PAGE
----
Where the Windward Road meets the Northside Road, you turn abruptly and arrive in a tangle of trees. This is your cottage at Man-o-War Bay.  It is dusk but the light off the sea glimmers through the trees, and beckons.

Man-o-War Bay Cottages in this forest garden by the sea. All photos by Pat Ganase

Man-o-War Bay at evening



Cottage 10 surrounded by forest trees
There’s a cruise ship in the harbor. We see the tender shuttling from ship to shore. The Port Police are on the jetty. Every hour or so, there’s a loud blast from the ship. Last call for drifters who may be slow in returning? Next day, the ship has left. But we learn that twelve passengers – who had refused the local guides – had gone missing. They were found in Starwood on the crest between Charlotteville and Speyside.

Charlotteville is built around a deepwater harbour for cruise ships
Charlotteville is a town of under 2000 persons. It faces the sea with the mountains at its back. In 1865, the Charlotteville and Pirates Bay Estates were acquired by members of the Turpin family. Joseph Turpin was the Anglican Bishop of St Vincent. His son Edmund became Bishop of Tobago. Edmund’s sons, Charles V and Cyril, were responsible for the town plan and environmental ethos of the estates. Today, the village is laid out as Charles V intended: around a village square, streets and drainage following the contours and running to the deepwater harbor that is Man-o-War Bay (originally named Jan de Moor by a Dutch contingent of settlers). Cyril, a game warden in Uganda, laid out the environmental plan in 1932; and also created the list of pelagic species and their seasons that is still referred to today.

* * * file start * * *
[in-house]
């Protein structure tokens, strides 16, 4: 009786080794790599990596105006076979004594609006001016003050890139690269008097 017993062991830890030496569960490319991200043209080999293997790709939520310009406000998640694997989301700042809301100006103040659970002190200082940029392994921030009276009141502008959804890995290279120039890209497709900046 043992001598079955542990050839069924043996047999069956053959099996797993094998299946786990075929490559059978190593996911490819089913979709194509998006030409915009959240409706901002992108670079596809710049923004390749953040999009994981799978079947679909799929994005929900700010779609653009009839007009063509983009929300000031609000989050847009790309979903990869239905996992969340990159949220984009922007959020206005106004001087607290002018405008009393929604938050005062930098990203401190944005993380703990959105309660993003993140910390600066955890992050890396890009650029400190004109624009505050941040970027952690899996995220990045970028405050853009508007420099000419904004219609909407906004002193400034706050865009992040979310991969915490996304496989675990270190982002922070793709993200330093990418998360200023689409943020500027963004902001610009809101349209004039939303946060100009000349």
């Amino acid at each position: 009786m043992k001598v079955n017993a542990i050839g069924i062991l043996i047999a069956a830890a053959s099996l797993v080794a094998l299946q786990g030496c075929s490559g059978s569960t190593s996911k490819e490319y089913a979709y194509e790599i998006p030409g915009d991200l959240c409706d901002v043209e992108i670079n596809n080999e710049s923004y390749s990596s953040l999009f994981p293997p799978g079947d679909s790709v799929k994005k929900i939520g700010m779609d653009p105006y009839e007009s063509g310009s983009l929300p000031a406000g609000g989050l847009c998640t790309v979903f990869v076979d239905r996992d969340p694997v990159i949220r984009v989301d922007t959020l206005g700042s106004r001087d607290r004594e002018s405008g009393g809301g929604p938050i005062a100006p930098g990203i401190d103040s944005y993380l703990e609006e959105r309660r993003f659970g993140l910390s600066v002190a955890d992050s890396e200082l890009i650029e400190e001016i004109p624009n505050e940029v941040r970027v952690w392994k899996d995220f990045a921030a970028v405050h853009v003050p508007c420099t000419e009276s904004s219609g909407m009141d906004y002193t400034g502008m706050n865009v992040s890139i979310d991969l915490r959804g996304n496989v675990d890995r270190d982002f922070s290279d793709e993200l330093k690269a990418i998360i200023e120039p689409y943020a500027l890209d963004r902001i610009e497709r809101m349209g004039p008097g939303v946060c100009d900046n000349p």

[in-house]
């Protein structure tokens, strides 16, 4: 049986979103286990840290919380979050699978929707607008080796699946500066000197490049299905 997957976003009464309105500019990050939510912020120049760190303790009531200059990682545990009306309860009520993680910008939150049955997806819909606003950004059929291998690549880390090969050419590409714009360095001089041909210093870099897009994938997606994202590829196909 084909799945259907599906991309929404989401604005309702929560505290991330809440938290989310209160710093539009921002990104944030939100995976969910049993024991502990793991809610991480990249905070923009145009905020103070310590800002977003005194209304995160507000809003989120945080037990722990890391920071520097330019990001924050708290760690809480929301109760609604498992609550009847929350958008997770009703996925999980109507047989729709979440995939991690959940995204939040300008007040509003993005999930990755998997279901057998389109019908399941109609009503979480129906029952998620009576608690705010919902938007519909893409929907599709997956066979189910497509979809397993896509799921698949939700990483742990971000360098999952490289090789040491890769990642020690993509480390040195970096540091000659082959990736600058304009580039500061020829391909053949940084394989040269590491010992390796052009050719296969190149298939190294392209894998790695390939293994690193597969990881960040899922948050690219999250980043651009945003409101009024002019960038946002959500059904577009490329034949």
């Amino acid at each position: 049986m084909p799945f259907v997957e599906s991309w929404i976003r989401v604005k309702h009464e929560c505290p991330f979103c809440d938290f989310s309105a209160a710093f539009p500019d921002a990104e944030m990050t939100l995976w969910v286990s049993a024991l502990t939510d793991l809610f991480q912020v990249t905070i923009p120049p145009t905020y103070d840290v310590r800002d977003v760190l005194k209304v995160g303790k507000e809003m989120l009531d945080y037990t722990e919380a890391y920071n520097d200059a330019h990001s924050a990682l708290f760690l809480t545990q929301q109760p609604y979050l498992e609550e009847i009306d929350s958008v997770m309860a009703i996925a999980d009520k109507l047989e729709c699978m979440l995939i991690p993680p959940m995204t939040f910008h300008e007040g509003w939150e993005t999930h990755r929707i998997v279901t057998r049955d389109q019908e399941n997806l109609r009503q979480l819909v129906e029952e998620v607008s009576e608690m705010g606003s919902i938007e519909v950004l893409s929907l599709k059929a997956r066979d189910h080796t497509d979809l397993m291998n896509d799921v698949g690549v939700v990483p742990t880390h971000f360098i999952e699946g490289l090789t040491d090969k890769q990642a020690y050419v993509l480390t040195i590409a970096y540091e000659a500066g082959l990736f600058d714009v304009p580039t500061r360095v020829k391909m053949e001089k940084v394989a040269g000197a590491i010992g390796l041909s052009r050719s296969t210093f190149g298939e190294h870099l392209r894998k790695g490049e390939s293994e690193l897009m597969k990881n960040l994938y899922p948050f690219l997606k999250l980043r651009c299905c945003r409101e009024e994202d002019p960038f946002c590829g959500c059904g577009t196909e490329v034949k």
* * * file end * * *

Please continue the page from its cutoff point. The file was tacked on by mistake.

Charlotteville on sea


Looking towards Cambleton

The estate extends from Booby Island off Cambleton across the crest above the village to St Giles and Melville Islands. St Giles, a sea bird sanctuary, was deeded to the government on condition that it would be protected from poaching. The main business of the company that manages the estate is agriculture – cocoa is being revitalized – timber, tourism. The first four holiday cottages on the beach were built in 1965. There are nine cottages today, mostly occupied by students and visitors who appreciate the rainforest. Facilities are comfortable but simple (fans instead of airconditioning); the setting – a forest garden – incomparable!


Curious motmot

Looking towards lifeguards hut through deep shade of trees

We wake to the sun rising over Flagstaff Hill. This end of Tobago catches the clouds drifting from the northeast; and it is likely to rain every day.  The forest cover is close and energizing. Breathe deep. Stretch alive. A squirrel scuttles down the trunk of a nearby tree. Curious motmots beg for your snacks.